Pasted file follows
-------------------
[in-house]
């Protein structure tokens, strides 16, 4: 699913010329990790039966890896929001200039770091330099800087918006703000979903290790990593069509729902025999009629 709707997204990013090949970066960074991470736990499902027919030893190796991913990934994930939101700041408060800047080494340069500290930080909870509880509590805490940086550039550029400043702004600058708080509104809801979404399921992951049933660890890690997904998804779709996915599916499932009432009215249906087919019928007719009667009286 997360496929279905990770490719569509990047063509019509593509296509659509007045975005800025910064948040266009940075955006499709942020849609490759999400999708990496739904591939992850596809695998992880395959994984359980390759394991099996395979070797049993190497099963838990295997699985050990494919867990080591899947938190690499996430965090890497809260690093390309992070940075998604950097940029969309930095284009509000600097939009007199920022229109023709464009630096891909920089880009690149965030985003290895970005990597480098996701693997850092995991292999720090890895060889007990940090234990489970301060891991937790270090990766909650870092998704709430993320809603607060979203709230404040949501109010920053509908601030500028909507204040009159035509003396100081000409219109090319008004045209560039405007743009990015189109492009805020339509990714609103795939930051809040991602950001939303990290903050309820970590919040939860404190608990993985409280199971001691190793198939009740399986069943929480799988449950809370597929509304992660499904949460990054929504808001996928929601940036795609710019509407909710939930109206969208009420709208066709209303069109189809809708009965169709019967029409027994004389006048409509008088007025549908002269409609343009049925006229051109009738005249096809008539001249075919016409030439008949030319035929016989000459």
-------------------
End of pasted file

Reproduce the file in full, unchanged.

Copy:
[in-house]
């Protein structure tokens, strides 16, 4: 699913010329990790039966890896929001200039770091330099800087918006703000979903290790990593069509729902025999009629 709707997204990013090949970066960074991470736990499902027919030893190796991913990934994930939101700041408060800047080494340069500290930080909870509880509590805490940086550039550029400043702004600058708080509104809801979404399921992951049933660890890690997904998804779709996915599916499932009432009215249906087919019928007719009667009286 997360496929279905990770490719569509990047063509019509593509296509659509007045975005800025910064948040266009940075955006499709942020849609490759999400999708990496739904591939992850596809695998992880395959994984359980390759394991099996395979070797049993190497099963838990295997699985050990494919867990080591899947938190690499996430965090890497809260690093390309992070940075998604950097940029969309930095284009509000600097939009007199920022229109023709464009630096891909920089880009690149965030985003290895970005990597480098996701693997850092995991292999720090890895060889007990940090234990489970301060891991937790270090990766909650870092998704709430993320809603607060979203709230404040949501109010920053509908601030500028909507204040009159035509003396100081000409219109090319008004045209560039405007743009990015189109492009805020339509990714609103795939930051809040991602950001939303990290903050309820970590919040939860404190608990993985409280199971001691190793198939009740399986069943929480799988449950809370597929509304992660499904949460990054929504808001996928929601940036795609710019509407909710939930109206969208009420709208066709209303069109189809809708009965169709019967029409027994004389006048409509008088007025549908002269409609343009049925006229051109009738005249096809008539001249075919016409030439008949030319035929016989000459």